National Infertility Awareness Week

April 24-30 is National Infertility Awareness week and the theme this year is “You Are Not Alone”. This is such an appropriate message, as many women and couples say they feel disenfranchised in their journey to becoming parents when faced with infertility. Infertility is defined as the inability to conceive or carry a pregnancy to term after 12 months of trying to conceive. According to the Center for Disease Control, about 12 percent of women between the ages of 15 – 44 have trouble conceiving and carrying a pregnancy to term – which is almost one out of every eight women/couples. Getting pregnant and having a baby is often assumed to be one of the most exciting times of a couple’s life – relatives, friends, coworkers and neighbors come together to offer celebratory gifts of congratulations. But for couples struggling with infertility and fertility related complexities, trying to get pregnant takes on a whole new meaning. Couples now become shrouded with layers of medical and financial problems they never thought possible – not to mention the physical, emotional, psychological, religious/spiritual and societal stressors that it creates as well. Couples facing infertility are laden with grief. The inability to conceive a child can certainly evoke feelings of shock, disbelief, confusion and loss – similar to those who experience a miscarriage or stillbirth. Here are 10 things Grief Support of the Rockies have found to be helpful for those dealing with infertility:

  1. Know you are not alone. Many couples suffer in silence. Don’t be afraid or ashamed to talk about infertility. Over 60% of couples hide their struggle of getting pregnant from friends and family.
  2. Those dealing with infertility don’t need advice or to be told a story about how someone you knew got pregnant by “just relaxing” or by some other plausible story. The couple trying to conceive has tried or is trying everything!
  3. Sharing with someone dealing with infertility that you are pregnant will hurt, but not telling them hurts even more. Include them in everything while also recognizing that this news may be difficult to hear. Offer the space for your friend or family member to let you know what is or is not okay.
  4. Those dealing with infertility may decline family gatherings for a while. Please be patient, they are doing their best moment to moment. However, a sincere, “We will miss you” can be a very comfortable way to show your support.
  5. Remember that infertility is a medical disease and is no longer considered to be a woman’s problem – 30% male, 30% female and 20% both partners and 10% is unexplained.
  6. Communication is important, as men and women will experience this journey differently. Talk about your limitations and what options are plausible – be respectful and open to discussion.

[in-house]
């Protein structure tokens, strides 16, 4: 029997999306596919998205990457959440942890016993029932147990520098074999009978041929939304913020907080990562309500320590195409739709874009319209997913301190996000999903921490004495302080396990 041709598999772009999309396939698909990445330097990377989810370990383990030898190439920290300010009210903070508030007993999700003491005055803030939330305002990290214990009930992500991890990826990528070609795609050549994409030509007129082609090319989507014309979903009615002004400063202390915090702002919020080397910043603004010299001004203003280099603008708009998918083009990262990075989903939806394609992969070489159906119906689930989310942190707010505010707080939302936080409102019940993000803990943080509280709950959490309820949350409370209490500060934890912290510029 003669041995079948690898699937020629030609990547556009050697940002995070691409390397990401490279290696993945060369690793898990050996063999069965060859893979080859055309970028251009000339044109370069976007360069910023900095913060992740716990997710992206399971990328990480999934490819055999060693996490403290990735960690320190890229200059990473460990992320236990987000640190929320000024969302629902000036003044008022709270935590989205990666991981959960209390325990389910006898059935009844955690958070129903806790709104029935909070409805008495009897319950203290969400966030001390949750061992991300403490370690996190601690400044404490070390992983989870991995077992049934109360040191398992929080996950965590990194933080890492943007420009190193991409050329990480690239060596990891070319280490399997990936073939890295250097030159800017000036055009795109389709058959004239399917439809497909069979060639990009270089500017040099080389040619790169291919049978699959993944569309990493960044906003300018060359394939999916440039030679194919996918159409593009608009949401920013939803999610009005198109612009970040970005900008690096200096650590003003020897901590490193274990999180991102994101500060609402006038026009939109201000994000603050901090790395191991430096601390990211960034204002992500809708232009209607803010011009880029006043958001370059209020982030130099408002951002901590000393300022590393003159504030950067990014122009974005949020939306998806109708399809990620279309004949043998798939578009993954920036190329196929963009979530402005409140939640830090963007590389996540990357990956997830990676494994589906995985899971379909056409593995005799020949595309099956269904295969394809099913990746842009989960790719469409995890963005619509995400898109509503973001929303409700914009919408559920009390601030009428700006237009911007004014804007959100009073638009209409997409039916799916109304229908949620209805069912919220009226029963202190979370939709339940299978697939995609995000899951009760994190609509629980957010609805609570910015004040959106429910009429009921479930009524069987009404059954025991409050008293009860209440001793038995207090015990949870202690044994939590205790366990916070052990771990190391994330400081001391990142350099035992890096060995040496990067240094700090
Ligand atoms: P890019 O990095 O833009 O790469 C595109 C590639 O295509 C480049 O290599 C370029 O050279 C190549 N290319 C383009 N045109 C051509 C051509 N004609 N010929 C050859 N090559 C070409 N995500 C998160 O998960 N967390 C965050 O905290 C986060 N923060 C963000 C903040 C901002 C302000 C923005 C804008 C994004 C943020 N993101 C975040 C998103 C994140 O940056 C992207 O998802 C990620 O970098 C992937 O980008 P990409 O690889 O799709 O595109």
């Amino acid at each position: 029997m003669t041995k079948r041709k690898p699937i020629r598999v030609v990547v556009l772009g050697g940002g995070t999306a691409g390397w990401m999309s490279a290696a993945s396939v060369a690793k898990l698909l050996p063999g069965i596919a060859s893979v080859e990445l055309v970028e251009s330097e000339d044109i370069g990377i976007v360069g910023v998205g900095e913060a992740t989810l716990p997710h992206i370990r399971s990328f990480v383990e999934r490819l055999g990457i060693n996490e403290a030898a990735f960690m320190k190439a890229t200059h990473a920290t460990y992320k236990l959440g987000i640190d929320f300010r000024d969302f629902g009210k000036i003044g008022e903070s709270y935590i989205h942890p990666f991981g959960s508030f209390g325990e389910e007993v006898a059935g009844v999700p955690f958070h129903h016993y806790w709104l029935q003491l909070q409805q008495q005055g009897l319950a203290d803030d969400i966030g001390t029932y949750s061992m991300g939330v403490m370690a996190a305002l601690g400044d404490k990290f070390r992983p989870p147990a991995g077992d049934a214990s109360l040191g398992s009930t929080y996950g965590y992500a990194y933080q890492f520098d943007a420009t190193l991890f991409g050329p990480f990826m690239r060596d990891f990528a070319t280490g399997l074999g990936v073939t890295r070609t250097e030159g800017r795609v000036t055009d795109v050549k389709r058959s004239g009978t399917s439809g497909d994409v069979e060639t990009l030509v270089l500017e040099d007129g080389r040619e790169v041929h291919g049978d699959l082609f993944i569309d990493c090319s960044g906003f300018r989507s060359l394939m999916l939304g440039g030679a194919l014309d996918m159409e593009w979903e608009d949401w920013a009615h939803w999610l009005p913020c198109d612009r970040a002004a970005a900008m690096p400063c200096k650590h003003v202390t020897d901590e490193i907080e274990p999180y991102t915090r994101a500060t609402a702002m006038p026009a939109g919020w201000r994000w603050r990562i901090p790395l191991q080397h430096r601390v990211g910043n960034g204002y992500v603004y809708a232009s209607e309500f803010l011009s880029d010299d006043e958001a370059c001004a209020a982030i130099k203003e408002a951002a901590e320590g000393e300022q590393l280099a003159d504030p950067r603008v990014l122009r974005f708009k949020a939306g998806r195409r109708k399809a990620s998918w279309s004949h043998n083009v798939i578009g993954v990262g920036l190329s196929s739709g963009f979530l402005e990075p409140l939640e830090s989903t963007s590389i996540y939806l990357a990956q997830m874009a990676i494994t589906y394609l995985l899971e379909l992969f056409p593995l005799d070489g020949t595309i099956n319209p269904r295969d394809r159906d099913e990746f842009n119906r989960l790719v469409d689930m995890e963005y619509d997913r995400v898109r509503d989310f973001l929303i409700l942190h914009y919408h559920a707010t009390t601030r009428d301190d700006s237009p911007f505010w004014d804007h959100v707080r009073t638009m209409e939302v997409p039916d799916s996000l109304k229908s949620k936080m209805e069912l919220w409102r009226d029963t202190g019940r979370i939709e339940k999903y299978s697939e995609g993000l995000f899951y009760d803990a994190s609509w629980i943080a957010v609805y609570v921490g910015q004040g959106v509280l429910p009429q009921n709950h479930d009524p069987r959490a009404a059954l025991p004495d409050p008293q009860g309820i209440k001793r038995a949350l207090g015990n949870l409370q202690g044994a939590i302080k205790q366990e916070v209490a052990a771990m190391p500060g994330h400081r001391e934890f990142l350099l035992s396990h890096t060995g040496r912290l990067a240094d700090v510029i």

7. Stress does not cause infertility; however, infertility will cause stress. Finding ways to reduce stress is helpful. Remember to eat healthy, exercise reasonably and most importantly, have some fun.
  8. Secondary infertility is real. As one woman wrote us, “Even though I was blessed to have one child, the inability not to conceive again, to me, is just as devastating as other infertile couples.”
  9. Know when to seek help – it is okay and normal to want to reach out to others for support and guidance. Meeting with a certified or licensed mental health professional who specializes in this field can help women/couples work through their grief, fear, anxiety and other emotions they experience. Friends and family often hope to offer support as well. If friends and family haven’t reached out for a while, they sometimes simply need an invitation to do so. Often friends and family are concerned they won’t “say the right thing” or will “remind” the couple of their journey, unintentionally alienating those they want to help the most. Peer support can also be a valuable resource to help normalize the journey you are on.
  10. Wherever you are in your journey, please know there are also wonderful gifts that come while on this path. Pay attention to them, as you are more than your fertility journey!

Resolve: The National Infertility Association

American Society of Reproductive Medicine

Talking About Men’s Health

Breaking the Silence on Infertility

Infertility: A Hidden Struggle

Grief Support of the Rockies offers a coordinated healing plan for those who are impacted by grief. We take pride in the services we provide and the clinicians who are here to serve you are experts in the field. We are in the process of updating our website and hope to have all our programs and services available online in the next several weeks. In the meantime, please contact us directly for questions or more information. Please know we are here to support you. (970) 235-2076